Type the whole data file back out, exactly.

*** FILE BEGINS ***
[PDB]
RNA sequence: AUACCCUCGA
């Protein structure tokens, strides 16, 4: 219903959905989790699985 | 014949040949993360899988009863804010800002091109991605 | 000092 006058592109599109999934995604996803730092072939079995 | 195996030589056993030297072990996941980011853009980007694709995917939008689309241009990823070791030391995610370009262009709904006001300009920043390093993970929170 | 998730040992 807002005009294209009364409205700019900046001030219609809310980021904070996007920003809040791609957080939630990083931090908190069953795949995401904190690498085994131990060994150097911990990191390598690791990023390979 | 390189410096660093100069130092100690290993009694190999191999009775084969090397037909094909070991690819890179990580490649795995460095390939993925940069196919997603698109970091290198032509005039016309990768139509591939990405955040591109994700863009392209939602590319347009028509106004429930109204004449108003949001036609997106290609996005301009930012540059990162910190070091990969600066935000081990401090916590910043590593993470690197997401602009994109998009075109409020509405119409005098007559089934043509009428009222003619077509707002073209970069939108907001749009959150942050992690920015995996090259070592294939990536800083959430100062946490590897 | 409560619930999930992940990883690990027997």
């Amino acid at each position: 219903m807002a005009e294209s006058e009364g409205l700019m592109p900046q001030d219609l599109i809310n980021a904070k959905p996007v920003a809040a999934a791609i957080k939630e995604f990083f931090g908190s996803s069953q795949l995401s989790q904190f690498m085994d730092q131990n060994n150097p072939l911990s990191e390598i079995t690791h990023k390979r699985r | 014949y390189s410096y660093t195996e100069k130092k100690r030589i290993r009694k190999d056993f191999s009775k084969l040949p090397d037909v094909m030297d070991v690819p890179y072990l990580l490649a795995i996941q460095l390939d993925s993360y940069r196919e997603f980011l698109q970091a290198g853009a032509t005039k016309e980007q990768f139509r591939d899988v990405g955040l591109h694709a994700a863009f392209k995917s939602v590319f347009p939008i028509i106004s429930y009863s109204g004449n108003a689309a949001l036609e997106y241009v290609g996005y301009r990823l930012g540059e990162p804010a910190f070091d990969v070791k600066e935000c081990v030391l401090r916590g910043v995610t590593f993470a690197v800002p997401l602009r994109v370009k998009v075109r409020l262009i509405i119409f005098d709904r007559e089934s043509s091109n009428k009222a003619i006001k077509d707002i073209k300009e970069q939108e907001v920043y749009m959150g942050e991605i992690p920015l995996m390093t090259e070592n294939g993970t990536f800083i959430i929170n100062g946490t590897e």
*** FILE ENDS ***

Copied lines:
[PDB]
RNA sequence: AUACCCUCGA
């Protein structure tokens, strides 16, 4: 219903959905989790699985 | 014949040949993360899988009863804010800002091109991605 | 000092 006058592109599109999934995604996803730092072939079995 | 195996030589056993030297072990996941980011853009980007694709995917939008689309241009990823070791030391995610370009262009709904006001300009920043390093993970929170 | 998730040992 807002005009294209009364409205700019900046001030219609809310980021904070996007920003809040791609957080939630990083931090908190069953795949995401904190690498085994131990060994150097911990990191390598690791990023390979 | 390189410096660093100069130092100690290993009694190999191999009775084969090397037909094909070991690819890179990580490649795995460095390939993925940069196919997603698109970091290198032509005039016309990768139509591939990405955040591109994700863009392209939602590319347009028509106004429930109204004449108003949001036609997106290609996005301009930012540059990162910190070091990969600066935000081990401090916590910043590593993470690197997401602009994109998009075109409020509405119409005098007559089934043509009428009222003619077509707002073209970069939108907001749009959150942050992690920015995996090259070592294939990536800083959430100062946490590897 | 409560619930999930992940990883690990027997």
């Amino acid at each position: 219903m807002a005009e294209s006058e009364g409205l700019m592109p900046q001030d219609l599109i809310n980021a904070k959905p996007v920003a809040a999934a791609i957080k939630e995604f990083f931090g908190s996803s069953q795949l995401s989790q904190f690498m085994d730092q131990n060994n150097p072939l911990s990191e390598i079995t690791h990023k390979r699985r | 014949y390189s410096y660093t195996e100069k130092k100690r030589i290993r009694k190999d056993f191999s009775k084969l040949p090397d037909v094909m030297d070991v690819p890179y072990l990580l490649a795995i996941q460095l390939d993925s993360y940069r196919e997603f980011l698109q970091a290198g853009a032509t005039k016309e980007q990768f139509r591939d899988v990405g955040l591109h694709a994700a863009f392209k995917s939602v590319f347009p939008i028509i106004s429930y009863s109204g004449n108003a689309a949001l036609e997106y241009v290609g996005y301009r990823l930012g540059e990162p804010a910190f070091d990969v070791k600066e935000c081990v030391l401090r916590g910043v995610t590593f993470a690197v800002p997401l602009r994109v370009k998009v075109r409020l262009i509405i119409f005098d709904r007559e089934s043509s091109n009428k009222a003619i006001k077509d707002i073209k300009e970069q939108e907001v920043y749009m959150g942050e991605i992690p920015l995996m390093t090259e070592n294939g993970t990536f800083i959430i929170n100062g946490t590897e």